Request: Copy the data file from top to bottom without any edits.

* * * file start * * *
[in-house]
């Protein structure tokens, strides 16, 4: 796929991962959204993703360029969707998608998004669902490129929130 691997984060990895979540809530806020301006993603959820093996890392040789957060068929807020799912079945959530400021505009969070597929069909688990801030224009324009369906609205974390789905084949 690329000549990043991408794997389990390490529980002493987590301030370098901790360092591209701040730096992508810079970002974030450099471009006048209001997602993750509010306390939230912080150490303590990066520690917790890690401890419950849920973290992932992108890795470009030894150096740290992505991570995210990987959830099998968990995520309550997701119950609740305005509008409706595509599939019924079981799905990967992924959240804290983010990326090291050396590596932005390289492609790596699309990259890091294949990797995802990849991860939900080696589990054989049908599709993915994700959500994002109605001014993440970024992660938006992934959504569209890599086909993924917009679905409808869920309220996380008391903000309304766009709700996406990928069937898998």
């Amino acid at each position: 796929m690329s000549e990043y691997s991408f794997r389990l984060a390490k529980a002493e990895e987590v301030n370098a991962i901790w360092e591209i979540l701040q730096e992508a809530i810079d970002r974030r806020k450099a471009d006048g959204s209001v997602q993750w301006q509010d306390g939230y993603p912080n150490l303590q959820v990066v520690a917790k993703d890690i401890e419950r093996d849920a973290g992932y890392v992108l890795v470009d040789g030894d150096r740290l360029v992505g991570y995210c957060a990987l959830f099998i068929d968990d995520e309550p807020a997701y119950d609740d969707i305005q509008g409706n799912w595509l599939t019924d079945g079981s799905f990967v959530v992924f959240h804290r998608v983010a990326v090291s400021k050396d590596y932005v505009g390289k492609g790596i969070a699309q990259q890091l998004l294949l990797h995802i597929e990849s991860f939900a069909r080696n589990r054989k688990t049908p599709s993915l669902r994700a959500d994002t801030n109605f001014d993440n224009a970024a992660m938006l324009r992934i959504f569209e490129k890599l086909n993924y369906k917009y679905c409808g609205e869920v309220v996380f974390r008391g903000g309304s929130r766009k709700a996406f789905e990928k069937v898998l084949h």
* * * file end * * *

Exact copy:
[in-house]
């Protein structure tokens, strides 16, 4: 796929991962959204993703360029969707998608998004669902490129929130 691997984060990895979540809530806020301006993603959820093996890392040789957060068929807020799912079945959530400021505009969070597929069909688990801030224009324009369906609205974390789905084949 690329000549990043991408794997389990390490529980002493987590301030370098901790360092591209701040730096992508810079970002974030450099471009006048209001997602993750509010306390939230912080150490303590990066520690917790890690401890419950849920973290992932992108890795470009030894150096740290992505991570995210990987959830099998968990995520309550997701119950609740305005509008409706595509599939019924079981799905990967992924959240804290983010990326090291050396590596932005390289492609790596699309990259890091294949990797995802990849991860939900080696589990054989049908599709993915994700959500994002109605001014993440970024992660938006992934959504569209890599086909993924917009679905409808869920309220996380008391903000309304766009709700996406990928069937898998």
């Amino acid at each position: 796929m690329s000549e990043y691997s991408f794997r389990l984060a390490k529980a002493e990895e987590v301030n370098a991962i901790w360092e591209i979540l701040q730096e992508a809530i810079d970002r974030r806020k450099a471009d006048g959204s209001v997602q993750w301006q509010d306390g939230y993603p912080n150490l303590q959820v990066v520690a917790k993703d890690i401890e419950r093996d849920a973290g992932y890392v992108l890795v470009d040789g030894d150096r740290l360029v992505g991570y995210c957060a990987l959830f099998i068929d968990d995520e309550p807020a997701y119950d609740d969707i305005q509008g409706n799912w595509l599939t019924d079945g079981s799905f990967v959530v992924f959240h804290r998608v983010a990326v090291s400021k050396d590596y932005v505009g390289k492609g790596i969070a699309q990259q890091l998004l294949l990797h995802i597929e990849s991860f939900a069909r080696n589990r054989k688990t049908p599709s993915l669902r994700a959500d994002t801030n109605f001014d993440n224009a970024a992660m938006l324009r992934i959504f569209e490129k890599l086909n993924y369906k917009y679905c409808g609205e869920v309220v996380f974390r008391g903000g309304s929130r766009k709700a996406f789905e990928k069937v898998l084949h």